These cars have either a six-speed manual or the ZF eight-speed automatic. The GA8HP45Z auto is a very sweet and reliable automatic that is to be recommended – our main dealer contacts say the unit rarely (if ever) goes wrong so there is little to say about them. Some may prefer a manual box and these are not so good. For starters you have the potential for a rattling dual mass flywheel (DMF) and one of these will set you back £579 from Euro Car Parts for a genuine LuK item, plus a new clutch (another LuK part – £239 from ECP) and fitting – near enough a £300 job at an independent. The actual gearbox is okay, but the GS6 Getrag unit is not unknown for reverse gear selection problems – not that common but we have heard mutterings about them. The differentials are generally pretty good as well and the old bogey of diff whine on the earlier generation 1 Series seems to have been eradicated. Driveshafts and wheel bearings? Happily, no reported problems.
The F20 is a well-finished car inside and whilst they’re too new to have worn out the seat bolsters and so on, they are known for the odd squeak and rattle – it is a mass produced car after all. Original ES models were very basic – whilst they have a single-slot CD player, it’s the mark of desperation when a manufacturer starts mentioning cup holders and… er, a chrome tailpipe trim… and body colour door mirrors in the spec list. The SE adds the multifunction wheel, Professional radio with MP3 and that excellent 6.5-inch screen plus a front armrest, all worth having. The ‘Urban’ added 17-inch alloys, the dreadful gloss white grille and little else while the ‘Sport’ adds Sport seats and steering wheel.
It was down to the packages to really improve the F20: Driver Comfort adds Servotronic steering, PDC and cruise, Interior Comfort adds auto air-con and extended storage/lighting. There are also two media packages – BMW Business Advanced offers Business nav, BMW Assist with online portal plus Bluetooth prep with telematics, USB audio interface and voice control. The Professional Multimedia adds professional navigation (brilliant) on top of the standard Business system. It was a two grand option when new (Business was £1500) so it’s both fairly rare and worth having.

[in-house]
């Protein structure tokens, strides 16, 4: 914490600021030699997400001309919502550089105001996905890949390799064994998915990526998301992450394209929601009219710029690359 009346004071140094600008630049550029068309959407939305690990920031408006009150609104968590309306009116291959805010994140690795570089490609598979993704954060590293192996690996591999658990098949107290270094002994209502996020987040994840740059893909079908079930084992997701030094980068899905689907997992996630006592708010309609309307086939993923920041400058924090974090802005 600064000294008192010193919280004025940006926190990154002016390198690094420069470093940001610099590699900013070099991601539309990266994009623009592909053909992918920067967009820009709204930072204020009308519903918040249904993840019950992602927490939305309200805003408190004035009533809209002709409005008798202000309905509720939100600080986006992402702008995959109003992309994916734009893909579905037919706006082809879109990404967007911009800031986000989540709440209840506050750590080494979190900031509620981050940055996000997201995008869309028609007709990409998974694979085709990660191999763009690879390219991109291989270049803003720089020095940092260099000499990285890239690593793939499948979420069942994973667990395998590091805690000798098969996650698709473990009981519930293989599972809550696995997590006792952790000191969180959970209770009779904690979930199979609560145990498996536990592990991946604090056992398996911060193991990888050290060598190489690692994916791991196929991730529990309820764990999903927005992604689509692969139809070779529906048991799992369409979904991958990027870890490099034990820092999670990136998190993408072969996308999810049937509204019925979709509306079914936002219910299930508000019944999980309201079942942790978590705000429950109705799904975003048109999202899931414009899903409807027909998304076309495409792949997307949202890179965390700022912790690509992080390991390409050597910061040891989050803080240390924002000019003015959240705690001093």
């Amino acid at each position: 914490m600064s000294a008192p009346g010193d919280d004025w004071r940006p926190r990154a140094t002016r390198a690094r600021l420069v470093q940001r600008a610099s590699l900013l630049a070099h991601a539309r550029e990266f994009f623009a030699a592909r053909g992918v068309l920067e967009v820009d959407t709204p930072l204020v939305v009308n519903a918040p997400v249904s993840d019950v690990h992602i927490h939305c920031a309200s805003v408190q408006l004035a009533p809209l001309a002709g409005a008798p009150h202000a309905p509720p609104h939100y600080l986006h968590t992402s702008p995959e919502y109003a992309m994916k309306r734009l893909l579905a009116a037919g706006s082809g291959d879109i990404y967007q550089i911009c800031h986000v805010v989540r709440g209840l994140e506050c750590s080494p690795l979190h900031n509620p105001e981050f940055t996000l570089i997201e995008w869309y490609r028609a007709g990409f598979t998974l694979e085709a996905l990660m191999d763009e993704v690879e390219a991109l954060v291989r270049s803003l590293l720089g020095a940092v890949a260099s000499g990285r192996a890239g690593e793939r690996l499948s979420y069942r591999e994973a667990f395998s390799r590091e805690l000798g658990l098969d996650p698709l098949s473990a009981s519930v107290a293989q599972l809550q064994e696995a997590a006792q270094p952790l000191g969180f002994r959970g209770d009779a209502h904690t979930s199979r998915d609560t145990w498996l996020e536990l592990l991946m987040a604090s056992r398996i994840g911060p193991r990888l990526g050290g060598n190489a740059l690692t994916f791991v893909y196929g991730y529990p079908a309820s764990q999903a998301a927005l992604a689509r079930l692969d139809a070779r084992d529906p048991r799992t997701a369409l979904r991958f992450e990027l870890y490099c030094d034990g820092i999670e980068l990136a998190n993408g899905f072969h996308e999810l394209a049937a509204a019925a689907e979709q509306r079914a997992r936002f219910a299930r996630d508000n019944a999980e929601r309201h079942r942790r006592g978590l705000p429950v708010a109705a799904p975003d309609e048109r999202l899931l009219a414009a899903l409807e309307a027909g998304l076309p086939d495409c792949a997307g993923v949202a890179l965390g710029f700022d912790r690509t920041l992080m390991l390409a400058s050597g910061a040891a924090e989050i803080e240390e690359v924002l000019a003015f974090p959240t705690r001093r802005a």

Leather is a fairly rare option but the cloth trim used (Move/Metro on ES and SE cars, Track on Sport) is very good and the Hexagon cloth with Alcantara combo inside the M Sport models is stylish and hard wearing – in other words, leather is not as big a deal as it might be on a 3 Series. The ES models look horribly basic without the radio screen and iDrive controller – it may not bother you but don’t forget, you have to sell this on one day. The ES wheels are pretty ordinary too – in other words, make the SE your benchmark. Navigation is a rare option in both forms and many buyers assume that because the screen is there, that it has nav – it doesn’t.
The F20 is festooned with electronic trickery that has so far proven reliable. All cars have the single key fob that doesn’t have to be slotted into a key reader – just having it inside the car is enough for the car to start on the button. Brake Energy Regeneration means that the alternator disconnects when the battery is charged, but touching the brake pedal as well as coasting re-engages the alternator.
The heater and air-con unit is, of course, electronically controlled, and problems here can be down to software issues – but it’s not overly common. But overall, the picture is good and the F20 seems to work well with few problems. Don’t forget that whilst you may hear the odd tale of woe, BMW has built hundreds of thousands of these cars so far.
Steering and suspension